Yahoo Rejects Microsoft's Bid, Takeover Battle Enters New Phase

Yahoo's board of directors unanimously rejected Microsoft's bid, which it said "substantially undervalues Yahoo."
The tug-of-war has begun. Yahoo formally rejected Microsoft's $44.6 billion purchase offer Monday morning, squarely putting the ball back in Microsoft's court for what could turn out to be a drawn out acquisition battle.

Yahoo's board of directors unanimously rejected Microsoft's bid. "The board of directors has carefully reviewed Microsoft's unsolicited proposal with Yahoo's management team and financial and legal advisors," the company said in a statement. "The proposal is not in the best interest of Yahoo and our stockholders.

Yahoo added that Microsoft's bid "substantially undervalues Yahoo." A possible reason: Microsoft's bid of $31 a share for Yahoo represents a significant premium over the company's value at $19.18 on January 31, the day before Microsoft made its bid public. But that was the lowest Yahoo's stock value has been since 2004.

Now that the initial bid has been rejected, there are several paths both companies could take. Yahoo, for one, says it is exploring other options. "The board of directors is continually evaluating all of its strategic options in the context of the rapidly evolving industry environment," Yahoo's statement said. "We remain committed to pursuing initiatives that maximize value for all stockholders."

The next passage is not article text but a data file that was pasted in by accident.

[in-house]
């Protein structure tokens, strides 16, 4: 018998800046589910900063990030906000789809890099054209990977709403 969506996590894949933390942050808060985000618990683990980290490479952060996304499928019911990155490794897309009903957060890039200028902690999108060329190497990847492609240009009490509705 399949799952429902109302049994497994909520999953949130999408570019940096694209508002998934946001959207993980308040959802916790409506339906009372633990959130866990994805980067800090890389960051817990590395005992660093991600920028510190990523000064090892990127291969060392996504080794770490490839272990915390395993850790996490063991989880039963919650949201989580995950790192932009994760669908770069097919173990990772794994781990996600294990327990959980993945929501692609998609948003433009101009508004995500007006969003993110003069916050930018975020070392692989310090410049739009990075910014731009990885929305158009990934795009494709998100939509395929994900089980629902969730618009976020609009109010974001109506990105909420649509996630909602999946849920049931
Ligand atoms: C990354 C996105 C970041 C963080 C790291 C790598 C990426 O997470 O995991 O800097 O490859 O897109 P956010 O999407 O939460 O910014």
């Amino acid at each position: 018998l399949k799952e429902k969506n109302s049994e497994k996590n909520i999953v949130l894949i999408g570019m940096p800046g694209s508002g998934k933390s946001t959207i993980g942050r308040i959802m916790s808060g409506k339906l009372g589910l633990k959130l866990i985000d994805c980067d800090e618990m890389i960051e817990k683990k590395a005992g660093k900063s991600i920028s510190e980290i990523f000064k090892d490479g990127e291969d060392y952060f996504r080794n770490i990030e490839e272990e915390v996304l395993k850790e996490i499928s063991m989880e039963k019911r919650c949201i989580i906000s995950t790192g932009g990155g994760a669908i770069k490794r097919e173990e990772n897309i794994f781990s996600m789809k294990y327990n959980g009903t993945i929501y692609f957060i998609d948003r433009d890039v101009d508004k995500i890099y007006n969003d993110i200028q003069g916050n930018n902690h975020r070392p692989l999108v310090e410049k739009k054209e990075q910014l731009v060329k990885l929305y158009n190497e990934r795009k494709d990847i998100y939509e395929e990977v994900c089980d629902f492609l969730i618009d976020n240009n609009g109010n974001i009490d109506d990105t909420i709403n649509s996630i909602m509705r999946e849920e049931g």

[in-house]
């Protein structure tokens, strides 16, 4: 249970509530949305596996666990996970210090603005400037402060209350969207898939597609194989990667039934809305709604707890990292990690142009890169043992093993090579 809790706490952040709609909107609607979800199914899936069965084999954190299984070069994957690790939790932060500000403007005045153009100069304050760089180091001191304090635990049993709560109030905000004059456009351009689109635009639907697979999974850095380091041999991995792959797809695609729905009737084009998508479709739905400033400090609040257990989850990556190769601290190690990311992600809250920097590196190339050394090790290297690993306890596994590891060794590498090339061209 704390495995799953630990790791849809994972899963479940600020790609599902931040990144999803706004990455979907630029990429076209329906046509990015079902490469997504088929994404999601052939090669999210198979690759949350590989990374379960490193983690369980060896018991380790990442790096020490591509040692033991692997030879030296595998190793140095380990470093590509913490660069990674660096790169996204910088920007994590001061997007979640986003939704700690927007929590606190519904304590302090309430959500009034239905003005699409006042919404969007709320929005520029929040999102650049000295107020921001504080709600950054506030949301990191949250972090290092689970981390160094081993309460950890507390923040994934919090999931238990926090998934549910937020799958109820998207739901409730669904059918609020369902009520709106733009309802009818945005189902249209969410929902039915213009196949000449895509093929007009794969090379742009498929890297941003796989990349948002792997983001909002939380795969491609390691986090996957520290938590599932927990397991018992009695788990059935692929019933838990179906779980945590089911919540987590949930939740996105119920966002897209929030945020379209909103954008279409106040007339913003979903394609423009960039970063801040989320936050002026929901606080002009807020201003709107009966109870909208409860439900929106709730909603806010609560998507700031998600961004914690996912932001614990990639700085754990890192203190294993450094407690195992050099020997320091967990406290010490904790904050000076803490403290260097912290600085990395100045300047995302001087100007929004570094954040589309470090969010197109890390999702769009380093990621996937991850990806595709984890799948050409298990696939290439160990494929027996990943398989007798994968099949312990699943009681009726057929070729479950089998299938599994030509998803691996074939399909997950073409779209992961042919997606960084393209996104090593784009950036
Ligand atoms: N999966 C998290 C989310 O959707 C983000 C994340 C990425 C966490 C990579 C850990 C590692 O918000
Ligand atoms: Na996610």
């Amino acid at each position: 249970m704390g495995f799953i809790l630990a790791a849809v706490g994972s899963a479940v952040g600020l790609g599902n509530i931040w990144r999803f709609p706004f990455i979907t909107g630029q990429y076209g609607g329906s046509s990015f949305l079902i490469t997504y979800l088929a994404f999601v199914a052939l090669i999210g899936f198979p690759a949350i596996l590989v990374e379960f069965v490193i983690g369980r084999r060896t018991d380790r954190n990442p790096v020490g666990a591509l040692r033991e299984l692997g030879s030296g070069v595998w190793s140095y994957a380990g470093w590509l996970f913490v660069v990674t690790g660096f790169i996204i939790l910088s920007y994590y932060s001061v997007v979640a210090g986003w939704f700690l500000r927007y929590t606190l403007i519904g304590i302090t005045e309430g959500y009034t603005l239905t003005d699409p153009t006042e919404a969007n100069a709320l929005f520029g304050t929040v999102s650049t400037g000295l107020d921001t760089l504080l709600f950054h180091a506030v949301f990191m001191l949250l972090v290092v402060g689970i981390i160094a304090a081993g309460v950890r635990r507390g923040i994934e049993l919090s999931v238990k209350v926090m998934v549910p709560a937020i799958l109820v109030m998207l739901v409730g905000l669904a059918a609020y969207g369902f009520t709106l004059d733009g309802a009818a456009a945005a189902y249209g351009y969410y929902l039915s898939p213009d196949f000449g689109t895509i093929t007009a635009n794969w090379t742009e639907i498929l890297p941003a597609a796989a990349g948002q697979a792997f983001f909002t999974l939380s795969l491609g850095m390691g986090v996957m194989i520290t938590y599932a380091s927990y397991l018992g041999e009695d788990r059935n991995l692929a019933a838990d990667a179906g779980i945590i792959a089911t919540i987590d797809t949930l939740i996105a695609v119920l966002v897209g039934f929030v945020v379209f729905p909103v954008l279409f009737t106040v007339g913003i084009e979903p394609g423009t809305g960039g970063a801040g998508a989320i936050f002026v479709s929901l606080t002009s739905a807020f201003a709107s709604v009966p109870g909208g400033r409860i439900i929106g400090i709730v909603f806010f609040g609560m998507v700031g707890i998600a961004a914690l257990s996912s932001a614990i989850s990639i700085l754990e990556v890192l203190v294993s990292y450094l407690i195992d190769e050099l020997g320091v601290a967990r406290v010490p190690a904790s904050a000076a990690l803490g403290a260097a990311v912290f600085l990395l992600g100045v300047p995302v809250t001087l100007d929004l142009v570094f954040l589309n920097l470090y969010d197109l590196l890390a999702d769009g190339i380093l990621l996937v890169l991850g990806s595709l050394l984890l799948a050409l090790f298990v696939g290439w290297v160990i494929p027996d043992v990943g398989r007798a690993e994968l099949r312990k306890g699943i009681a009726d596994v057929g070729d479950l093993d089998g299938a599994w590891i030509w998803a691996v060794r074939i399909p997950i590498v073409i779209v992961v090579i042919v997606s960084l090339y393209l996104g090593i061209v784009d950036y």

News reports last week suggested that Google has pursued partnership options with Yahoo. Meanwhile, the Times of London reports that Yahoo may renew a three-year-old bid for AOL, itself a victim of a tech merger gone bad through its integration with Time Warner. If Yahoo decides to stay independent, co-founder and new CEO Jerry Yang may come under increasing pressure to lay out a turnaround plan for the struggling company.

For its part, Microsoft has indicated a willingness to turn its "unsolicited proposal" into something a bit more aggressive and hostile. "Microsoft reserves the right to pursue all necessary steps to ensure that Yahoo's shareholders are provided with the opportunity to realize the value inherent in our proposal," Microsoft CEO Steve Ballmer wrote cryptically two weeks ago in a letter to Yahoo's board of directors. Microsoft could increase its bid for Yahoo, try to oust Yahoo's board of directors and take the bid directly to Yahoo shareholders, or simply drop out of the running, which isn't expected.

This initial back and forth is just the beginning of what could turn out to be a long process. If and when the two sides agree on a deal, anti-trust regulators may come into the picture. Some Congressional legislators already have begun to agitate for investigation into the deal's consequences, and the European Union has recently stepped up its aggression against what it perceives as monopolistic tactics by Microsoft. If the deal passes muster, Microsoft then faces a huge integration challenge in terms of corporate culture and technology overlap.

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